Futureproofing Philanthropy against Climate Change – A Dynamic Conversation on Context-Specific Philanthropic Initiatives

Futureproofing Philanthropy against Climate Change – A Dynamic Conversation on Context-Specific Philanthropic Initiatives

The Independent Philanthropy Association of South Africa, in partnership with the The African Climate Foundation and the Lewis Foundation, recently hosted a three-part webinar series, ‘Futureproofing Philanthropy Against Climate Change: How the Climate Crisis Intersects with Your Giving’.

The first webinar unpacked the social, political, economic, and environmental impacts of climate change on all sectors in the development space. In his opening remarks, Executive Director Saliem Fakir emphasised the urgency of integrating a climate lens across all philanthropic initiatives in South Africa. He underlined the importance of being solution-oriented and integrating climate issues in an innovative manner in philanthropy portfolios: “Philanthropies can move flexibly, can experiment and be a laboratory for new ideas.”

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Alliance Magazine | June 2021 | Climate philanthropy before COP26

By Charles Keidan

June 2021

Leading philanthropy publication, Alliance Magazine, takes an look in-depth at the state of climate philanthropy before COP26 in Glasgow – the world’s pivotal climate summit.

The issue has a special focus on the voices and perspectives of young people around the world and their hopes for how philanthropy can make a difference. Highlights include:

  • Winnie Asiti in conversation with prominent young climate leaders, Nisreen Elsaim in Sudan and Kassim Gawusu-Toure in Ghana.
  • An interview Nigel Topping, High Level Climate Action Champion for the Glasgow COP26 in Glasgow, and his views on the ‘incredibly influential’ philanthropy is playing in the lead up to the UN summit.
  • Sonia Medina of The Children’s Investment Fund Foundation tells the story of a quarter century of climate philanthropy.

This edition also profiles the various climate philanthropy commitments springing up across the philanthropy world as well as the philanthropy support organisations forging a path for the climate philanthropy of the next decade.

REad the full intro and download the PDF on Alliance Magazine


The ecosystem of climate philanthropy

Alliance Magazine

1 June 2021

The ACF is thrilled to be profiled in the Alliance Magazine’ June edition, as one a number of platforms, networks and pooled funds have emerged in recent years to enable funders to combine their efforts in the battle against climate change.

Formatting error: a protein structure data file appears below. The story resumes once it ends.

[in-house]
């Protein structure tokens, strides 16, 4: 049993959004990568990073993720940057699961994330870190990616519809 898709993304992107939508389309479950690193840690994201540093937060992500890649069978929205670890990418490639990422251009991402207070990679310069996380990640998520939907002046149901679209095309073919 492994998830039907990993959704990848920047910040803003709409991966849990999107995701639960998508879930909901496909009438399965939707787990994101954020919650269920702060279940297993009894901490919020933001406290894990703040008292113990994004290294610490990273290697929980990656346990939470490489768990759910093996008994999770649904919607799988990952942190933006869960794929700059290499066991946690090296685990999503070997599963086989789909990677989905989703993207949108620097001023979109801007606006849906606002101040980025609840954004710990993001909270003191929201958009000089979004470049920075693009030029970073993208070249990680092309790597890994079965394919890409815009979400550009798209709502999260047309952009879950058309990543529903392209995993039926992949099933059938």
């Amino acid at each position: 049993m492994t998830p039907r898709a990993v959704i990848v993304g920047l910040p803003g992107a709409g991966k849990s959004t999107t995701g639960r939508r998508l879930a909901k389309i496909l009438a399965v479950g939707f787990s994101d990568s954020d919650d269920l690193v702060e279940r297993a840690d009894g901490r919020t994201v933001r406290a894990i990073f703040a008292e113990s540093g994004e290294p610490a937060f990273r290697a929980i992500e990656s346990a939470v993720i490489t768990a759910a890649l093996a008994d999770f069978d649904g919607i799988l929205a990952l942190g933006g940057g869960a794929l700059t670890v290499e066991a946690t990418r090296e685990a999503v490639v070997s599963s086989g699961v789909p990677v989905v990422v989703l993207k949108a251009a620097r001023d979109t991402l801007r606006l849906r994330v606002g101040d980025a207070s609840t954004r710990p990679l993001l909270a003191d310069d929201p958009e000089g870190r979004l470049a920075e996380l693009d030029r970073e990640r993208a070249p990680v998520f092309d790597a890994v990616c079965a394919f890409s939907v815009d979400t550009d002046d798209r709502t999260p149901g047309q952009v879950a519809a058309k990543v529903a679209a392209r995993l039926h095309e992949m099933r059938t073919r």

Read the full article by Alliance Magazine

Engineering News

ACF Director reflects on the political economy of climate finance

By: Saliem Fakir

9th April 2021

In his book, Feline Philosophy, which is about what cats can teach humans, John Gray points us to a few lessons. One of these is pertinent to what I discuss in this article: beware of anyone who offers to make you happy.

Gray warns that what others promise you as heaven on earth is unlikely to unfold. He adds that one should be warier if the promise is made by populist political figures, who tend to be caught with their hands in the till quite often.

Climate finance has become a sort of promise, not necessarily by people with hands in the till, but by people who seldom deliver on their promises to the most vulnerable. The entire political economy of finance has to change if the challenge of climate change is to be resolved.

The Paris Agreement on climate change led to the formation of a global climate fund that is known as the Green Climate Fund. This fund was meant to hold $100-billion a year for the next couple of decades, with the main purpose being the provision of support for mitigation and adaptation initiatives in developing countries.

The damage caused by extreme weather events is estimated at an average of $300-billion a year, with valuable infrastructure in island nations repeatedly subjected to devastating destruction. But these extreme weather hits are not limited to small island States; they also affect many coastal cities. Neighbouring Mozambique, for instance, is hit by recurring cyclones, causing flooding and the destruction of critical infrastructure that is vital to its economy and the livelihoods of its populace. Mozambique is also key to exports from landlocked countries such as Malawi and Zimbabwe.

One of the principles of the Paris Agreement is shared but differentiated responsibilities. The agreement does make provision for increased flows of finance that go beyond climate finance. But these flows are largely premised on the idea that public funds must catalyse the crowding in of private funds.

Transitions are not little projects amenable to narrow climate finance, and trying to unlock funds from these bureaucratic institutions is another matter. Transitions ought to be systemic processes of change that require central banks and treasuries to create fiscal space by allocating resources towards transitions.

In turn, macroeconomic policy should be used to nudge and cajole private firms to start allocating resources towards transition support.

If you read the works of Vaclav Smil, one of the best thinkers on energy issues and systems, you will realise that technoeconomic shifts take a long time to happen, yet we are seeking to solve decades of climate mismanagement in a very narrow time period.